INTERPOL secure the Africa Cup of Nations amidst regional terror challenges


INTERPOL deployed a special intelligence support team to a high-risk terrorism zone in West Africa to support Côte d’Ivoire in maintaining a safe environment for Africa’s Cup of Nations – CAN.

From 13 January to 11 February, the Africa Cup brought 24 national soccer teams to Côte d’Ivoire to compete in the cities of Abidjan, Bouaké, Korhogo, San Pedro and the capital Yamoussoukro. The event concluded with the host nation winning the trophy, defeating Nigeria 2-1 in the final.

To make the event as safe as possible for the three million fans travelling to Côte d’Ivoire, local police worked with INTERPOL to make sure frontline officers have the global INTERPOL tools they need to detect dangerous individuals at border checkpoints.

An INTERPOL expert team worked with Côte d’Ivoire’s national police to cross-reference passenger manifests for all incoming flights against INTERPOL’s criminal databases.

The objective was to identify any suspected criminals in-flight and enable Ivorian authorities to apprehend individuals listed in INTERPOL’s databases upon their arrival.

Côte d’Ivoire is located near the Sahel region where extremist terrorist groups often clash. To prevent spill-over into Cote d’Ivoire during the CAN, police across the country were equipped to also perform biometric checks against records of suspected terrorists.

General Youssouf Kouyate, Côte d’Ivoire’s Director of National Police, said: “High profile sporting events attract significant global attention, making them great targets for terrorist groups seeking to spread fear. 

“Ensuring the safety of fans, players and support staff involves complex security operations which must necessarily go beyond national borders.

“INTERPOL’s comprehensive support to Côte d’Ivoire for this event ensures that the joy of football is not overshadowed by security threats.”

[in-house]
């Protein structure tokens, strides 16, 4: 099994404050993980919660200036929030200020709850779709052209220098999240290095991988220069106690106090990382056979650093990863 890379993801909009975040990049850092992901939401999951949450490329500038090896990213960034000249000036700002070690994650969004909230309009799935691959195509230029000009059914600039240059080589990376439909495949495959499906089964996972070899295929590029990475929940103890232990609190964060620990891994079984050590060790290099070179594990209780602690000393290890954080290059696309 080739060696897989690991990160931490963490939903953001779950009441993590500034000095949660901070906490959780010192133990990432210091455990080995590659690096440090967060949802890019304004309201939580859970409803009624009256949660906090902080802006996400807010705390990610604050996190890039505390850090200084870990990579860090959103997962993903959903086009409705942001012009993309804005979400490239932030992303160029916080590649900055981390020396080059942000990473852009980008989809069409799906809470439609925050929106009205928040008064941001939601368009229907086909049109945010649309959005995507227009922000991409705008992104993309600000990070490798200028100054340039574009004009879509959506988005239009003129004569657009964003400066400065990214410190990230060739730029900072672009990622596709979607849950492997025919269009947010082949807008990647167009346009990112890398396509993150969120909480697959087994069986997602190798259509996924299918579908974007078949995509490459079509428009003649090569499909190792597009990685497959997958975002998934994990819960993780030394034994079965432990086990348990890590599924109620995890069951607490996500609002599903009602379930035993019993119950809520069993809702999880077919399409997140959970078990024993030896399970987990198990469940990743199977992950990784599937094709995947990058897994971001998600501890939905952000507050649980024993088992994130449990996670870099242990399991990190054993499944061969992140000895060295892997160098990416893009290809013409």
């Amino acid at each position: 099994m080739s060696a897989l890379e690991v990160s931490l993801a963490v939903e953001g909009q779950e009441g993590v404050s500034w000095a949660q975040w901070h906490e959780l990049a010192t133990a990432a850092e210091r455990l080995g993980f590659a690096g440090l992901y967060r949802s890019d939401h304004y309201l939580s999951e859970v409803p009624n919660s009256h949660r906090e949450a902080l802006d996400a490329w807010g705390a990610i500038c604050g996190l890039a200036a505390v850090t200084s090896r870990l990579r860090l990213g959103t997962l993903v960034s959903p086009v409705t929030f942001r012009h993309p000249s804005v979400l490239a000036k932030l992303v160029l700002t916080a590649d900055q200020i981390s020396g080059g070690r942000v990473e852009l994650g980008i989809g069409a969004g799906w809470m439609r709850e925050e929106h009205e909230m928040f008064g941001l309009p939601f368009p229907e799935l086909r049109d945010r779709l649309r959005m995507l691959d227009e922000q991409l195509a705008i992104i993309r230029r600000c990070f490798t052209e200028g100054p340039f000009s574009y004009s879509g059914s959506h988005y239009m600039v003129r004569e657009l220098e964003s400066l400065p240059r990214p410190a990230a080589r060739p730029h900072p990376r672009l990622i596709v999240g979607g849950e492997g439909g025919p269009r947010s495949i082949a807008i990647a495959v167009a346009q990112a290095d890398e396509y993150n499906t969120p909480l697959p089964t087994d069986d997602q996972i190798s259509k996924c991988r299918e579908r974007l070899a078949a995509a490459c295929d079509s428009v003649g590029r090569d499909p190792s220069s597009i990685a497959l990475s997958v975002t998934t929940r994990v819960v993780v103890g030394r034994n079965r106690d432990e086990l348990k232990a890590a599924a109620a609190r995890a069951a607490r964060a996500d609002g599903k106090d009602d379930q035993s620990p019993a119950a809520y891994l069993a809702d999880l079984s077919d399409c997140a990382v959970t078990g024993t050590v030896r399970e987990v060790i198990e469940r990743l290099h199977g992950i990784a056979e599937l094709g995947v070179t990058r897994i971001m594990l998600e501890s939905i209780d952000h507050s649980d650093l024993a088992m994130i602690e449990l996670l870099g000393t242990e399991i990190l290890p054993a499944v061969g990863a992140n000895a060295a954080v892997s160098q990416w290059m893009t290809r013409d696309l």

Cyril Gout, INTERPOL’s Acting Executive Director of Police Services, said: “Hosting the Africa Cup of Nations is a monumental task, but as a key part of a strong global police network of law enforcement in 196 countries, Côte d’Ivoire was not left alone to make it safe. 

“Thanks to strong international police cooperation, Côte d’Ivoire police is an essential component of a larger law enforcement family, uniting global resources and expertise to ensure the safety of all – from the local communities of Côte d’Ivoire to the international guests.”

The Abidjan INTERPOL National Central Bureau (NCB), which is part of Côte d’Ivoire’s national police force, also played a strategic role in making the CAN a safe place for fans.

As part of a long-term strategy to keep the country safe, the NCB ensured that sea, air, and land borders were connected to INTERPOL systems ahead of the Africa Cup so that police could spot and stop criminals trying to enter the country.

The NCB trained officers nationwide to use INTERPOL’s criminal databases and provided stadium security with mobile devices to identify potential criminals on-site. It also worked with WAPIS to facilitate comprehensive data cross-checks against national, regional, and global databases.


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